Current Issue Summary:
June 2019 (Vol. 59, Issue 2)
SEGMENTATION and TARGETING
What Do We Know about Segmentation and Targeting?
Segmentation focuses on the process of dividing the general marketplace into subgroups of consumers with similar wants and needs to serve as targets for promotional efforts. Targeting takes that process one step further, using promotional tactics to reach the identified market segments. “In the digital age, precision in segmentation and targeting has immense potential,” Editor-in-Chief John Ford writes as he highlights articles in the current issue’s special section on this topic. “But more information doesn’t necessarily translate into better information, and there are many questions about the quality of big data,” as explained in the summaries that follow.
WHAT WE KNOW ABOUT SEGMENTATION AND TARGETING
Precise Targeting Foiled by Imprecise Data: Why Weak Data Accuracy and Coverage Threaten Advertising Effectiveness
In their essay, Sequent Partners’ Alice Sylvester and Jim Spaeth explore weak accuracy and coverage in sampling data that marketers buy from vendors when organizing a targeting campaign. The consulting duo blame the lack of progress on what they see as a dearth of research “about missing and misidentifying consumers when using commercially available target segments for digital campaigns.” Moreover, they point to how the resulting inaccurate targeting creates significant problems in consumer negative sentiment while also hurting ROI. Sylvester and Spaeth argue that “brands struggle to reach enough of their target population given crippling media fragmentation.” The situation is further complicated by difficulties created by using surnames and geographic locations to target particular ethnic groups—a problem that can compromise research within culturally mixed families and groups with ethnic geographic dispersion. Brands, the consultants offer, can protect themselves by
- demanding that vendors show evidence of correct segment identification,
- defending their definitions of accuracy, and
- validating key groups and increasing coverage.
Straight to the Heart of Your Target Audience: Personalized Advertising Systems Based on Wearable Technology and Heart-Rate Variability
The Speaker’s Box column invites academics and practitioners to identify significant areas of research affecting advertising and marketing. Its goal: to bridge the gap between the length of time it takes to produce rigorous work and the acceleration of change within practice. In this edition, David C. Orazi (Monash University) and Greg Nyilasy (University of Melbourne) cite the expanding market for wearable technology, predominantly driven by smartwatches, that “may afford a twofold solution” to targeting challenges. The researchers focus on the importance of the match between the advertisement message and the personal condition and/or emotional state of the audience. “Sensor technology integrated into wearables can capture the audience’s emotions through biometric features extraction,” the authors write, “most importantly heart-rate variability, paving the way for interactive, personalized advertising systems that allow for temporal segmentation and targeting.” To demonstrate how biometric information, such as heart-rate variability, can be extracted from wearables for helping to shape advertising campaigns, Orazi and Nyilasy use the example of an advertiser developing a public-service announcement against drunk driving. The advertiser could shape the narrative to high-stress audiences (“who may be prefer a definite ending that provides closure and allows them to focus on the key takeaway”) and low-stress audiences (who are “more persuaded by a vague ending that allows to conjecture the possible outcome”). “Under these premises”:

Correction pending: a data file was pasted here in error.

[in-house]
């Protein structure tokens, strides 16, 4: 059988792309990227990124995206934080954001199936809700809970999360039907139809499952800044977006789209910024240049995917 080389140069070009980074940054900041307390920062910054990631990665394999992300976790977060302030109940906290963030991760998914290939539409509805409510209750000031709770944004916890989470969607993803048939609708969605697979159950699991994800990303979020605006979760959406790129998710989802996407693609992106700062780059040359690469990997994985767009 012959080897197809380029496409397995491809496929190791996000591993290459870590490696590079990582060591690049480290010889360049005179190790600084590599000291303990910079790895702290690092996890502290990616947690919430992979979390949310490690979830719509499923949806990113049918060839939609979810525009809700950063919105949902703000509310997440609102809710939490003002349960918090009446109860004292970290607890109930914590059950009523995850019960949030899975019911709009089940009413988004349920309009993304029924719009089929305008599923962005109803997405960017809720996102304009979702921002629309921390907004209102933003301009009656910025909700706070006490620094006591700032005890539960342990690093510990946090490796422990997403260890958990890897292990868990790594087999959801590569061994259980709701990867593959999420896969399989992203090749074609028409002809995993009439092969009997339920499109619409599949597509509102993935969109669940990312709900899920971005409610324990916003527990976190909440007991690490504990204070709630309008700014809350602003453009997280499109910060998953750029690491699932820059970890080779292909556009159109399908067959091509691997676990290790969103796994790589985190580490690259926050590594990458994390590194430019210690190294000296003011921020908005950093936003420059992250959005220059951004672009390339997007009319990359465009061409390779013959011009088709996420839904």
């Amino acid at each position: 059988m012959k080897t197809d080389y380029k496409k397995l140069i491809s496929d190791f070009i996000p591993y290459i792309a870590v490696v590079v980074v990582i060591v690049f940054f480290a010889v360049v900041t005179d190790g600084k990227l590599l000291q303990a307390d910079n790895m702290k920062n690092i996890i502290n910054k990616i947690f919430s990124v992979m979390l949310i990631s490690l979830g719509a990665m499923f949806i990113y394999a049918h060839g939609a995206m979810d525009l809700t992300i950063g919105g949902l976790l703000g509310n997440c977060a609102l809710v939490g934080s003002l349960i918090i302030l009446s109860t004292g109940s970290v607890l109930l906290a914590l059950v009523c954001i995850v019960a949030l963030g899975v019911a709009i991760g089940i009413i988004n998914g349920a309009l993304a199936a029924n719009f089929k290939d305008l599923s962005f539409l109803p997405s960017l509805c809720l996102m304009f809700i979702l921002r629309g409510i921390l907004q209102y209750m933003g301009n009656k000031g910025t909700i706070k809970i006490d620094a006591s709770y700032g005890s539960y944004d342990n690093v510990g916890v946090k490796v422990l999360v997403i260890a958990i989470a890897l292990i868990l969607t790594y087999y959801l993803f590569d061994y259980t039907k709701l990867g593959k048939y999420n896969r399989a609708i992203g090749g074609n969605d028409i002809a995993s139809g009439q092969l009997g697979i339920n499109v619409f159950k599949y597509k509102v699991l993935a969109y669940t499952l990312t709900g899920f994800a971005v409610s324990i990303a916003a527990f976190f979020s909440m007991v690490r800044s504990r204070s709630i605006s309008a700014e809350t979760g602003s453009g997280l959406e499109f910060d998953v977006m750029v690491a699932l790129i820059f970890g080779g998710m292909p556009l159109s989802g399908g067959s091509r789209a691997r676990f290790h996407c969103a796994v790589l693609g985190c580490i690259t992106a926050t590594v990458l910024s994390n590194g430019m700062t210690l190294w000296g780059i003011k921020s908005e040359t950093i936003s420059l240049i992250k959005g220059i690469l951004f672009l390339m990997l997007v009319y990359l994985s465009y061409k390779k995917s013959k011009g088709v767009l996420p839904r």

- The wearable device records the audience’s heart-rate for a given time segment;
- Biometric information is communicated to the advertisers;
- Advertisers extract from the raw signal the necessary metrics indexical of stress to identify the audience;
- Advertisers create two versions of the ad (one withholding the ending and the other disclosing it);
- Either ad is delivered through the same wearable device to match the appropriate audience profile.
Wearables offer significant opportunities for more effective communications, however the significant related ethical questions involved should not be ignored, the authors conclude.
How Do Human Attitudes and Values Predict Online Marketing Responsiveness? Comparing Consumer Segmentation Bases toward Brand Purchase and Marketing Response
Marketers for years have struggled with the way effectiveness of, and response toward, different marketing tools varies greatly across consumer groups. Although research has explored issues of segmentation over the years, it has “not yet reached a state where definitive recommendations can be made on which model works best in which context, such as relating different consumer groups to varying degrees of online-marketing responsiveness,” Stephan Scheuffelen, Jan Kemper, and Malte Brettel (all from RWTH Aachen University), charge. (Scheuffelen also is a project leader at Boston Consulting Group near Berlin, and Kemper is managing director of Omio, an online travel agency). In their research collaboration, they asked: “Which type of segmentation base produces segments with more differentiated marketing-response behavior?” Using survey data from 3,219 German consumers from a Europe-based online retailer, along with 163,000 clicks from their consumer database, the research explores the results of three different segmentation models: